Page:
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Each type of relationship is a whole attachment system and includes elements of its preceding type. At the extreme end, parental alienation then becomes the SUPERVENING and DOMINANT process. This means that children are extremely sensitive to the actions of an alienating parent, more so to any other influences. For example a child may be aligned with a parent, against the other parent. Perhaps because the non-aligned parent has certain parenting styles that the aligned child finds difficult to deal with. This child seeks comfort with the other parent who then deliberately exploits the situation to rupture the relationship between the child and the non-aligned parent.
This is now parental alienation. Whilst we have to deal with the original causes of the alignment (because this may be the only way of repairing the relationship between the child and the alienated parent) our first priority is to stop the alienation process. This is because the process of alienation reinforces the original causes of alignment. If we focus only upon the original cause of the alignment then the alienating parent will either sabotage that process by over inflating minor issues or find another angle to exploit for the purposes of alienating the child.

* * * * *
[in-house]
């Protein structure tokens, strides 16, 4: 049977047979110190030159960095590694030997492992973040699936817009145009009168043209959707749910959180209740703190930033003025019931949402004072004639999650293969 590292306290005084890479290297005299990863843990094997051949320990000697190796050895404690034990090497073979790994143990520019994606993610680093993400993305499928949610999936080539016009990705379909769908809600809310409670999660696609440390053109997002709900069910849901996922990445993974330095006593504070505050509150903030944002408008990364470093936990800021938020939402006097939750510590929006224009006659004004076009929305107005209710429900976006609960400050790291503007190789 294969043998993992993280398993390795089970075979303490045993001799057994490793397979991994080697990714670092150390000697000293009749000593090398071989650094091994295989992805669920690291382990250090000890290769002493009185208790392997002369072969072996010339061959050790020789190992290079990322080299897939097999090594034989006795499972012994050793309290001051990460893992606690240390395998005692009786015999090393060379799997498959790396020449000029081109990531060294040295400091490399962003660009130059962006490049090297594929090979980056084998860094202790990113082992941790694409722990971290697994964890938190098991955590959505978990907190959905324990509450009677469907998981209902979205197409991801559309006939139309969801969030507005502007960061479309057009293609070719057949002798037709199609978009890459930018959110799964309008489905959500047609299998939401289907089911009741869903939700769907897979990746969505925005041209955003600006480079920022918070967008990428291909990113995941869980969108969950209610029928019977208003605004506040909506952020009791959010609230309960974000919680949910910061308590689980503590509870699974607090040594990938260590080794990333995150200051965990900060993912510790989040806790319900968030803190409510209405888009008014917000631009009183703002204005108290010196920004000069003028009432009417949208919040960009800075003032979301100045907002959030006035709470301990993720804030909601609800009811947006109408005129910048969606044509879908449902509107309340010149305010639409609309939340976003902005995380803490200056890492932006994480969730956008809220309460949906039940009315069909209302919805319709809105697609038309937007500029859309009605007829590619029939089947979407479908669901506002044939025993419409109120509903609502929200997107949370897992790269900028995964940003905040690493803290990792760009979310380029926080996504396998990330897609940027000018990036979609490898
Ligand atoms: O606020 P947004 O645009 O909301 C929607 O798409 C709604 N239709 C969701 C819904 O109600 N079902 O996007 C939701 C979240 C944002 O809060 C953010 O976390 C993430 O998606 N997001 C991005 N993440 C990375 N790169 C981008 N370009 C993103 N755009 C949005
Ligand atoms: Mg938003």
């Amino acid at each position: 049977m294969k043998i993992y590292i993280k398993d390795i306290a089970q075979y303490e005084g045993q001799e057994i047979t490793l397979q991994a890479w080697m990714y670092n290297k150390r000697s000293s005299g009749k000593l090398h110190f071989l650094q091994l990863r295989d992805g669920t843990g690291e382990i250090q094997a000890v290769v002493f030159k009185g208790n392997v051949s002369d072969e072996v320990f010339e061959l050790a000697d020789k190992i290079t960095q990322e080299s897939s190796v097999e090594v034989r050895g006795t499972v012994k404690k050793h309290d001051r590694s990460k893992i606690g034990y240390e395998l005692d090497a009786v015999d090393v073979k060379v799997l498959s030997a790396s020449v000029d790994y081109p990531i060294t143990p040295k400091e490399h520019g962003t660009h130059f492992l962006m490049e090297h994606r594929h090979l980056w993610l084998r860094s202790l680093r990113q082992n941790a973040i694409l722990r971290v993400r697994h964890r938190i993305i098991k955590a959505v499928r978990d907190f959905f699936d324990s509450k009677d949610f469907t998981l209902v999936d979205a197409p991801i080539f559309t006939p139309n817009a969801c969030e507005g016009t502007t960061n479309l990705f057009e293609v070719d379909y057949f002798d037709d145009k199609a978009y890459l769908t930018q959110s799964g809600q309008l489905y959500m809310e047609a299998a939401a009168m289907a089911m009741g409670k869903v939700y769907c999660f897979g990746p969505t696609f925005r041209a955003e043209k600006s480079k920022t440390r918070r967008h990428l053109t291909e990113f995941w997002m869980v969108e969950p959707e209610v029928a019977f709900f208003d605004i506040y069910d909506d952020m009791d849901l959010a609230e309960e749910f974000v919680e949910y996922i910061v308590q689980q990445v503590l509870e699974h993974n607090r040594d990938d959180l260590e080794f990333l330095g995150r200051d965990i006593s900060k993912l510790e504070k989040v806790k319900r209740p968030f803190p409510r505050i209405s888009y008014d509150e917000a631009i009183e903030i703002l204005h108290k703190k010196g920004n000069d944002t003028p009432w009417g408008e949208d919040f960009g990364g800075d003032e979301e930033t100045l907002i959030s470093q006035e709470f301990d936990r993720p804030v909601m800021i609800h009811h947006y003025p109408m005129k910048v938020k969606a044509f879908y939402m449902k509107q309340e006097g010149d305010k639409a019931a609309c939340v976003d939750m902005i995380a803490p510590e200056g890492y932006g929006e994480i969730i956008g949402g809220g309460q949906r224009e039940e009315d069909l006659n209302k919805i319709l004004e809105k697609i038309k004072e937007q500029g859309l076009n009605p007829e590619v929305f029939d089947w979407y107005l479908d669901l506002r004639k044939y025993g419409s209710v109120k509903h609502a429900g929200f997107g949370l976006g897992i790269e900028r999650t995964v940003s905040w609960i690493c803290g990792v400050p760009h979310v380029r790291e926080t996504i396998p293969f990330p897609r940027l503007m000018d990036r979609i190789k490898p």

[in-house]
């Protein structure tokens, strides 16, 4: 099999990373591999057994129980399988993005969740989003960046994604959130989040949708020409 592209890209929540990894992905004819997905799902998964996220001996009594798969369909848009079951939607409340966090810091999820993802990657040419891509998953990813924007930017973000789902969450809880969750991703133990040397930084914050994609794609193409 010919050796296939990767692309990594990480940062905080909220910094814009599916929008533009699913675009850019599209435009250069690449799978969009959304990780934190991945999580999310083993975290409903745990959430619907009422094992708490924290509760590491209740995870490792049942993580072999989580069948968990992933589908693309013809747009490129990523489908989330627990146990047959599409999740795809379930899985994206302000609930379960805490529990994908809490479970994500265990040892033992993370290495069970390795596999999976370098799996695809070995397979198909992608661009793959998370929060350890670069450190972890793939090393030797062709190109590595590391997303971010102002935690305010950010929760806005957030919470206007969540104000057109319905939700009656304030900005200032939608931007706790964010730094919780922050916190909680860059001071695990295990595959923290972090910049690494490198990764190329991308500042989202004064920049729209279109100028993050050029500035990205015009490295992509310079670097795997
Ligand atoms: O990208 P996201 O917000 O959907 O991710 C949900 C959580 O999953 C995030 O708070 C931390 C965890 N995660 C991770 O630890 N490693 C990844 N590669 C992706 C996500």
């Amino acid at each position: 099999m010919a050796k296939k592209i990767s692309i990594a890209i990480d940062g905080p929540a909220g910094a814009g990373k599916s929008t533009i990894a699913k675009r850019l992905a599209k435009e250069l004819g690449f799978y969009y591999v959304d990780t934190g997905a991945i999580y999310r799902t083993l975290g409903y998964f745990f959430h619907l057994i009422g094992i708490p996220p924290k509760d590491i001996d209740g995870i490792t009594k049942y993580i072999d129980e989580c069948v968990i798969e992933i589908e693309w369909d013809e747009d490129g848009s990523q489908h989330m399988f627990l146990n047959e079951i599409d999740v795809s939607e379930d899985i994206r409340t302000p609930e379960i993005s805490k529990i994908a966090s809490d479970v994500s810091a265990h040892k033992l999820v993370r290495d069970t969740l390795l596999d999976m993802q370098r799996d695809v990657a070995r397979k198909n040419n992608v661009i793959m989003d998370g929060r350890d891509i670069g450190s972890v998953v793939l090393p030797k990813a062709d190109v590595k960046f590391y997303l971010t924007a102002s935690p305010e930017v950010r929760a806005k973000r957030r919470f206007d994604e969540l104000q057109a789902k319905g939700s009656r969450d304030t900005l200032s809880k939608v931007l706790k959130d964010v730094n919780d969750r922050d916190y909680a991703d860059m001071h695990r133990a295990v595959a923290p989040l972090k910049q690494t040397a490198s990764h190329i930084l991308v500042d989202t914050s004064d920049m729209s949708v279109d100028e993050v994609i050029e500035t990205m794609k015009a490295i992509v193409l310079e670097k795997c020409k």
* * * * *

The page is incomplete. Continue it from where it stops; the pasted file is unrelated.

Parents who are not in a hostile relationship focused upon each other or not in a relationship where one parent is excessively focused upon the other at the expense of the children would generally work together as co-parents or at least in parallel parenting, even though they may not entirely agree on how to resolve issues of alignment. Such parents whether they are together or separated focus upon the best interest of the children and support a relationship between the child and both parents without feeling threatened.
The challenge for parents who believe they are alienated from their children, alienated children, legal and psychological professionals is to differentiate between the forms of affiliation and attachment styles without falling into the “hybrid” trap.